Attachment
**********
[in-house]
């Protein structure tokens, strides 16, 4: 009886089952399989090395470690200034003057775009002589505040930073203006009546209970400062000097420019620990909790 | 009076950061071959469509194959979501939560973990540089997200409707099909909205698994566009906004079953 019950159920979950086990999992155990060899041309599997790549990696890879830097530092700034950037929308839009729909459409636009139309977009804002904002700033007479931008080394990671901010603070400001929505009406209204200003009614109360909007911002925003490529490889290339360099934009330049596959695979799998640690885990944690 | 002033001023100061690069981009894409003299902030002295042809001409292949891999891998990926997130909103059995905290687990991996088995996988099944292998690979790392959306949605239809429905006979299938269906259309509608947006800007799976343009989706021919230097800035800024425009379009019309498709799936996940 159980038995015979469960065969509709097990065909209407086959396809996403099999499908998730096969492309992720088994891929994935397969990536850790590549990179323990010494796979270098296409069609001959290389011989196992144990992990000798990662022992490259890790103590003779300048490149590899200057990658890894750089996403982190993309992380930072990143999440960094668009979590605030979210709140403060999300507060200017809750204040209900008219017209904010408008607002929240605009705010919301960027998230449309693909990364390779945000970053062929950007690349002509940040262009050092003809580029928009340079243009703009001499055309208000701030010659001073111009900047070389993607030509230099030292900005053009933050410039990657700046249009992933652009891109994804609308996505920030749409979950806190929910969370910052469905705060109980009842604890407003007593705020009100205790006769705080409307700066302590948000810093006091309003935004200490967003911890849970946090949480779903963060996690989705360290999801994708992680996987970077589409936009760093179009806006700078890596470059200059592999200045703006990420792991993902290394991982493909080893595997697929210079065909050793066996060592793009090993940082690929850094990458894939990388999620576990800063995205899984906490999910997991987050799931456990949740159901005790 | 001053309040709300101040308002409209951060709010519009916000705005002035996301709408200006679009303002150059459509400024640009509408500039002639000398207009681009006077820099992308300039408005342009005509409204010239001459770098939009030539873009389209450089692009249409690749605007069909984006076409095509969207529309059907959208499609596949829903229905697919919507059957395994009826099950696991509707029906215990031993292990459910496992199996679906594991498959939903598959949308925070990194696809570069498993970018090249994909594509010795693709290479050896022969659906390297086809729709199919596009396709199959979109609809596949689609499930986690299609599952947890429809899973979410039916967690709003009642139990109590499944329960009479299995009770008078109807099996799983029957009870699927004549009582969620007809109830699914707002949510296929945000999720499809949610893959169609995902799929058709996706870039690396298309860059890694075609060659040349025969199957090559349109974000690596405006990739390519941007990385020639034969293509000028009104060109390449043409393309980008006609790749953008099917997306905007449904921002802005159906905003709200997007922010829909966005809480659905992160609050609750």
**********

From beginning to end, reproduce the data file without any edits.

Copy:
[in-house]
């Protein structure tokens, strides 16, 4: 009886089952399989090395470690200034003057775009002589505040930073203006009546209970400062000097420019620990909790 | 009076950061071959469509194959979501939560973990540089997200409707099909909205698994566009906004079953 019950159920979950086990999992155990060899041309599997790549990696890879830097530092700034950037929308839009729909459409636009139309977009804002904002700033007479931008080394990671901010603070400001929505009406209204200003009614109360909007911002925003490529490889290339360099934009330049596959695979799998640690885990944690 | 002033001023100061690069981009894409003299902030002295042809001409292949891999891998990926997130909103059995905290687990991996088995996988099944292998690979790392959306949605239809429905006979299938269906259309509608947006800007799976343009989706021919230097800035800024425009379009019309498709799936996940 159980038995015979469960065969509709097990065909209407086959396809996403099999499908998730096969492309992720088994891929994935397969990536850790590549990179323990010494796979270098296409069609001959290389011989196992144990992990000798990662022992490259890790103590003779300048490149590899200057990658890894750089996403982190993309992380930072990143999440960094668009979590605030979210709140403060999300507060200017809750204040209900008219017209904010408008607002929240605009705010919301960027998230449309693909990364390779945000970053062929950007690349002509940040262009050092003809580029928009340079243009703009001499055309208000701030010659001073111009900047070389993607030509230099030292900005053009933050410039990657700046249009992933652009891109994804609308996505920030749409979950806190929910969370910052469905705060109980009842604890407003007593705020009100205790006769705080409307700066302590948000810093006091309003935004200490967003911890849970946090949480779903963060996690989705360290999801994708992680996987970077589409936009760093179009806006700078890596470059200059592999200045703006990420792991993902290394991982493909080893595997697929210079065909050793066996060592793009090993940082690929850094990458894939990388999620576990800063995205899984906490999910997991987050799931456990949740159901005790 | 001053309040709300101040308002409209951060709010519009916000705005002035996301709408200006679009303002150059459509400024640009509408500039002639000398207009681009006077820099992308300039408005342009005509409204010239001459770098939009030539873009389209450089692009249409690749605007069909984006076409095509969207529309059907959208499609596949829903229905697919919507059957395994009826099950696991509707029906215990031993292990459910496992199996679906594991498959939903598959949308925070990194696809570069498993970018090249994909594509010795693709290479050896022969659906390297086809729709199919596009396709199959979109609809596949689609499930986690299609599952947890429809899973979410039916967690709003009642139990109590499944329960009479299995009770008078109807099996799983029957009870699927004549009582969620007809109830699914707002949510296929945000999720499809949610893959169609995902799929058709996706870039690396298309860059890694075609060659040349025969199957090559349109974000690596405006990739390519941007990385020639034969293509000028009104060109390449043409393309980008006609790749953008099917997306905007449904921002802005159906905003709200997007922010829909966005809480659905992160609050609750």